In The Crucible, what did Mary Warren have to do with accusing of Goody Osburn?
Note: This answer pertains to the screenplay for the movie of Arthur Miller's play The Crucible. The screenplay was also written by Arthur Miller.
Mary Warren, as "an official of the court," is there every day during the proceedings, and so she was present when Goody Osburn was brought in and questioned. The first time Goody Osburn was accused was at Reverend Parris's house when Tituba, to get out of being hanged or whipped, claimed she saw Goody Osburn with the devil. While Osburn is being questioned in the courts, Mary states that, "I feel a misty coldness climbin' up my back, and the skin on my skull begin to creep, and I feel a clamp around my neck and I cannot breathe air; and then-I hear a voice, a screamin' voice, and it were my voice-and all at once I remembered everything she done to me!" Mary goes on to explain that once when she turned Osburn away from the door without food, Osburn mumbled and she "thought [her] guts would burst for two days after." The implication is that Osburn mumbled some sort of curse or witchcraft to make Mary sick. When asked to repeat what she mumbled, Osburn claimed it was her commandments, but then couldn't repeat them, and so Mary says that "they had her in a flat lie!"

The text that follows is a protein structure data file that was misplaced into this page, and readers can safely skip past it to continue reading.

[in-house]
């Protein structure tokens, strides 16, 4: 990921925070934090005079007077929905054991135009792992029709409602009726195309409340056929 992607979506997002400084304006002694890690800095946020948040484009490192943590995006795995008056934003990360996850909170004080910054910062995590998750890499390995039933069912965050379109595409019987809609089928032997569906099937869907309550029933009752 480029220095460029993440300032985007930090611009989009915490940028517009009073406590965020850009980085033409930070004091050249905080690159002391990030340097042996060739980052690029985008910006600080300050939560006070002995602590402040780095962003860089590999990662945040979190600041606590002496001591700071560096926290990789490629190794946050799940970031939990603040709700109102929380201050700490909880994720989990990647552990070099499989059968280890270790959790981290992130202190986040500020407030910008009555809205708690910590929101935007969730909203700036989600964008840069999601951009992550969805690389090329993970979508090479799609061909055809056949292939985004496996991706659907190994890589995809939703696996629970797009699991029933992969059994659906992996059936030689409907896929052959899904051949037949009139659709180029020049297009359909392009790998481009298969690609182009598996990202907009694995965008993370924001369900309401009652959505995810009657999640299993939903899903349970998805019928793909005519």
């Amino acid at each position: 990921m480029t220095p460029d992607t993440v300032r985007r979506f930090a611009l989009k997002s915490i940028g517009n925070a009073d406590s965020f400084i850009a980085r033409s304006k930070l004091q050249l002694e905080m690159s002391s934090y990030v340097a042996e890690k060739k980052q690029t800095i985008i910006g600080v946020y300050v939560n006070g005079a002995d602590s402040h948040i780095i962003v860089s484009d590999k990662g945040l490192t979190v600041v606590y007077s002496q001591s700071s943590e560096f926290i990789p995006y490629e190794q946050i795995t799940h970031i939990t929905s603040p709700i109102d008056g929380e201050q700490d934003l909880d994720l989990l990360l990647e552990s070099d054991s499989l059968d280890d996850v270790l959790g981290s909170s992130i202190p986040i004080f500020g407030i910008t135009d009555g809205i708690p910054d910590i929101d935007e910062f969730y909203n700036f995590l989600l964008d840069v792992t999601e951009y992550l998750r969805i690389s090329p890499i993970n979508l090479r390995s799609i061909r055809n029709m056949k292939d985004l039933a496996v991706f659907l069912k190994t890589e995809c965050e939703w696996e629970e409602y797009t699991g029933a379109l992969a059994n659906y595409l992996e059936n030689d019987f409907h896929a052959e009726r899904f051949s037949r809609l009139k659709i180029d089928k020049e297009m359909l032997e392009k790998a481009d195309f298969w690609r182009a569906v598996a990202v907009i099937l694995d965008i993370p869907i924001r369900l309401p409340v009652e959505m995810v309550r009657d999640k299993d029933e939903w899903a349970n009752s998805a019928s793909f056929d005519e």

So, although Osburn was not there on Mary's accusation, she is the one that brings forth the damning evidence that "proves" Osburn is a witch, at least in the eyes of the court.
In Arthur Miller's play version of The Crucible, the story Mary tells Elizabeth Proctor in Act Two about the woman in church who cursed her and made her very sick for two days is actually about Sarah Good, not Sarah Osburn. Mary says that Judge Hathorne questioned Goody Good, saying, "'Sarah Good, [...] what curse do you mumble that this girl must fall sick after turning you away?'" Sarah Good lied and said that she only recited the commandments, but when she could not recite any of them in court, it was seen as evidence of her guilt. Sarah Good later makes a confession of her guilt, and so she will spend some time in jail.
In the play The Crucible, as far as Sarah Osburn, Mary only says that she would not confess and so she "will hang!" Tituba initially accused Goody Osburn of witchcraft at the end of Act One, and then Abigail picked up the chant and accused Osburn as well. Tituba probably accused Good and Osburn first because she knew people would believe they were witches (just as Abigail seemed to know that no one would have trouble believing that Tituba was a witch). In Act Two, Elizabeth says that Goody Osburn is "drunk and half-witted," and this is probably what made her an easy target for accusations. Therefore, Mary really has little or nothing to do with the conviction of Osburn, at least not that gets reported to us.